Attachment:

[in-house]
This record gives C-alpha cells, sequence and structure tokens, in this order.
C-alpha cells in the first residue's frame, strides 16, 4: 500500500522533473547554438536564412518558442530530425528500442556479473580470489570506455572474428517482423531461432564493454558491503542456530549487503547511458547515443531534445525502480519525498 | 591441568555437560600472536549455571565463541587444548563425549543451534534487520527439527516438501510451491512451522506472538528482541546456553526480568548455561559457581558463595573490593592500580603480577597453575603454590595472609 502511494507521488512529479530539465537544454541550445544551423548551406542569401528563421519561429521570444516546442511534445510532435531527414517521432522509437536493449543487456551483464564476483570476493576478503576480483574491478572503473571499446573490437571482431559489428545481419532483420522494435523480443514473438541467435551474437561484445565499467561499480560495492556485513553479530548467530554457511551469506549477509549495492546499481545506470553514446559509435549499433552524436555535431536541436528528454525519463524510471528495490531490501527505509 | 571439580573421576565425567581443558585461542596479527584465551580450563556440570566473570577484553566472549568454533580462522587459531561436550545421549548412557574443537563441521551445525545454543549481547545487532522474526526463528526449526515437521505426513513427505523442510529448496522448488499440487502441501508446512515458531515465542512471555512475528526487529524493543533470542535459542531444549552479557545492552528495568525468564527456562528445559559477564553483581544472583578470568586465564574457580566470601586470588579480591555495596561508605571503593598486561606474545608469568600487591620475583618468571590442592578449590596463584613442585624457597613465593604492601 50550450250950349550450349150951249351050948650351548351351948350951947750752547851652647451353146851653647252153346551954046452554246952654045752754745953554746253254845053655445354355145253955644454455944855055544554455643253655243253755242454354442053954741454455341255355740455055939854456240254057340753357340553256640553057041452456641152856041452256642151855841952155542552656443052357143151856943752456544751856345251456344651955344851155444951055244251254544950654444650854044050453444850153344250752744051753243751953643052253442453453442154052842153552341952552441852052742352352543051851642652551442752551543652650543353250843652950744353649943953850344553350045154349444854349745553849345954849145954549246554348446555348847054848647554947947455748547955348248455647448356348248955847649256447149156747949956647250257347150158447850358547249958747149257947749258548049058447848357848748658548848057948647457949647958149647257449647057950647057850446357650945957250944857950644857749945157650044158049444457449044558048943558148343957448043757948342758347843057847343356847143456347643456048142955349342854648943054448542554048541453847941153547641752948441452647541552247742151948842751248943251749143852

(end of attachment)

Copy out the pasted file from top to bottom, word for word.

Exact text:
[in-house]
This record gives C-alpha cells, sequence and structure tokens, in this order.
C-alpha cells in the first residue's frame, strides 16, 4: 500500500522533473547554438536564412518558442530530425528500442556479473580470489570506455572474428517482423531461432564493454558491503542456530549487503547511458547515443531534445525502480519525498 | 591441568555437560600472536549455571565463541587444548563425549543451534534487520527439527516438501510451491512451522506472538528482541546456553526480568548455561559457581558463595573490593592500580603480577597453575603454590595472609 502511494507521488512529479530539465537544454541550445544551423548551406542569401528563421519561429521570444516546442511534445510532435531527414517521432522509437536493449543487456551483464564476483570476493576478503576480483574491478572503473571499446573490437571482431559489428545481419532483420522494435523480443514473438541467435551474437561484445565499467561499480560495492556485513553479530548467530554457511551469506549477509549495492546499481545506470553514446559509435549499433552524436555535431536541436528528454525519463524510471528495490531490501527505509 | 571439580573421576565425567581443558585461542596479527584465551580450563556440570566473570577484553566472549568454533580462522587459531561436550545421549548412557574443537563441521551445525545454543549481547545487532522474526526463528526449526515437521505426513513427505523442510529448496522448488499440487502441501508446512515458531515465542512471555512475528526487529524493543533470542535459542531444549552479557545492552528495568525468564527456562528445559559477564553483581544472583578470568586465564574457580566470601586470588579480591555495596561508605571503593598486561606474545608469568600487591620475583618468571590442592578449590596463584613442585624457597613465593604492601 50550450250950349550450349150951249351050948650351548351351948350951947750752547851652647451353146851653647252153346551954046452554246952654045752754745953554746253254845053655445354355145253955644454455944855055544554455643253655243253755242454354442053954741454455341255355740455055939854456240254057340753357340553256640553057041452456641152856041452256642151855841952155542552656443052357143151856943752456544751856345251456344651955344851155444951055244251254544950654444650854044050453444850153344250752744051753243751953643052253442453453442154052842153552341952552441852052742352352543051851642652551442752551543652650543353250843652950744353649943953850344553350045154349444854349745553849345954849145954549246554348446555348847054848647554947947455748547955348248455647448356348248955847649256447149156747949956647250257347150158447850358547249958747149257947749258548049058447848357848748658548848057948647457949647958149647257449647057950647057850446357650945957250944857950644857749945157650044158049444457449044558048943558148343957448043757948342758347843057847343356847143456347643456048142955349342854648943054448542554048541453847941153547641752948441452647541552247742151948842751248943251749143852